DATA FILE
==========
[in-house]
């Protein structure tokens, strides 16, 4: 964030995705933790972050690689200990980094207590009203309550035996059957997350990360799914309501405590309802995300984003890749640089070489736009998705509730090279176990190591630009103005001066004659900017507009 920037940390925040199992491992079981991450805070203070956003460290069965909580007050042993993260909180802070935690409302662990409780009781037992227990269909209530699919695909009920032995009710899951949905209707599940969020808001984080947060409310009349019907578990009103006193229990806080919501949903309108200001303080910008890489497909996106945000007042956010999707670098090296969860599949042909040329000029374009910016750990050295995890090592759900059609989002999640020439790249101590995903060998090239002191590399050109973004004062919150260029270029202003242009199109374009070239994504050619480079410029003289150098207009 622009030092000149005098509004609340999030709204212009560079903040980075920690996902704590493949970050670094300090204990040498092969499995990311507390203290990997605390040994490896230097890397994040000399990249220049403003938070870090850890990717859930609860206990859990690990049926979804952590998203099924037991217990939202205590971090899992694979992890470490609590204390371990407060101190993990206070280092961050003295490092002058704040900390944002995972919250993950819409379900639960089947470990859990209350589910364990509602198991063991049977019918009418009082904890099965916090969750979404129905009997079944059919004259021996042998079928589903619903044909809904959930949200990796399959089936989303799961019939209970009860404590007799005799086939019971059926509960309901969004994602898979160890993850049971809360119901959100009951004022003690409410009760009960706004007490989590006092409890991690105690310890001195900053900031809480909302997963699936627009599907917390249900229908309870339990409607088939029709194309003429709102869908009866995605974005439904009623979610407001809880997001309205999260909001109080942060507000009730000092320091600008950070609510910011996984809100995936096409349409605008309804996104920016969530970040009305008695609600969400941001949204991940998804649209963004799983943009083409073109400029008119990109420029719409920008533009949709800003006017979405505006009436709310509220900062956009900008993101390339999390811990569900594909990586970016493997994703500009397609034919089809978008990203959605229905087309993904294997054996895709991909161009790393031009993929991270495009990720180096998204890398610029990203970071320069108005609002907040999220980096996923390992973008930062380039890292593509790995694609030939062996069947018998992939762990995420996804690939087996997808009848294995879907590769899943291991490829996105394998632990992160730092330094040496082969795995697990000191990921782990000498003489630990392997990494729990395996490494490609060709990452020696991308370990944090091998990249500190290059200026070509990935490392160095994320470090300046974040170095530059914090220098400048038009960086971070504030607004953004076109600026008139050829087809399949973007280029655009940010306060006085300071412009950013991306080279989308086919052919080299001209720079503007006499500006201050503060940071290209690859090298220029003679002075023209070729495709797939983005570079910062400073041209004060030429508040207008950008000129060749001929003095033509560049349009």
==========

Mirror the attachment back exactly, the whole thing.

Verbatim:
[in-house]
């Protein structure tokens, strides 16, 4: 964030995705933790972050690689200990980094207590009203309550035996059957997350990360799914309501405590309802995300984003890749640089070489736009998705509730090279176990190591630009103005001066004659900017507009 920037940390925040199992491992079981991450805070203070956003460290069965909580007050042993993260909180802070935690409302662990409780009781037992227990269909209530699919695909009920032995009710899951949905209707599940969020808001984080947060409310009349019907578990009103006193229990806080919501949903309108200001303080910008890489497909996106945000007042956010999707670098090296969860599949042909040329000029374009910016750990050295995890090592759900059609989002999640020439790249101590995903060998090239002191590399050109973004004062919150260029270029202003242009199109374009070239994504050619480079410029003289150098207009 622009030092000149005098509004609340999030709204212009560079903040980075920690996902704590493949970050670094300090204990040498092969499995990311507390203290990997605390040994490896230097890397994040000399990249220049403003938070870090850890990717859930609860206990859990690990049926979804952590998203099924037991217990939202205590971090899992694979992890470490609590204390371990407060101190993990206070280092961050003295490092002058704040900390944002995972919250993950819409379900639960089947470990859990209350589910364990509602198991063991049977019918009418009082904890099965916090969750979404129905009997079944059919004259021996042998079928589903619903044909809904959930949200990796399959089936989303799961019939209970009860404590007799005799086939019971059926509960309901969004994602898979160890993850049971809360119901959100009951004022003690409410009760009960706004007490989590006092409890991690105690310890001195900053900031809480909302997963699936627009599907917390249900229908309870339990409607088939029709194309003429709102869908009866995605974005439904009623979610407001809880997001309205999260909001109080942060507000009730000092320091600008950070609510910011996984809100995936096409349409605008309804996104920016969530970040009305008695609600969400941001949204991940998804649209963004799983943009083409073109400029008119990109420029719409920008533009949709800003006017979405505006009436709310509220900062956009900008993101390339999390811990569900594909990586970016493997994703500009397609034919089809978008990203959605229905087309993904294997054996895709991909161009790393031009993929991270495009990720180096998204890398610029990203970071320069108005609002907040999220980096996923390992973008930062380039890292593509790995694609030939062996069947018998992939762990995420996804690939087996997808009848294995879907590769899943291991490829996105394998632990992160730092330094040496082969795995697990000191990921782990000498003489630990392997990494729990395996490494490609060709990452020696991308370990944090091998990249500190290059200026070509990935490392160095994320470090300046974040170095530059914090220098400048038009960086971070504030607004953004076109600026008139050829087809399949973007280029655009940010306060006085300071412009950013991306080279989308086919052919080299001209720079503007006499500006201050503060940071290209690859090298220029003679002075023209070729495709797939983005570079910062400073041209004060030429508040207008950008000129060749001929003095033509560049349009």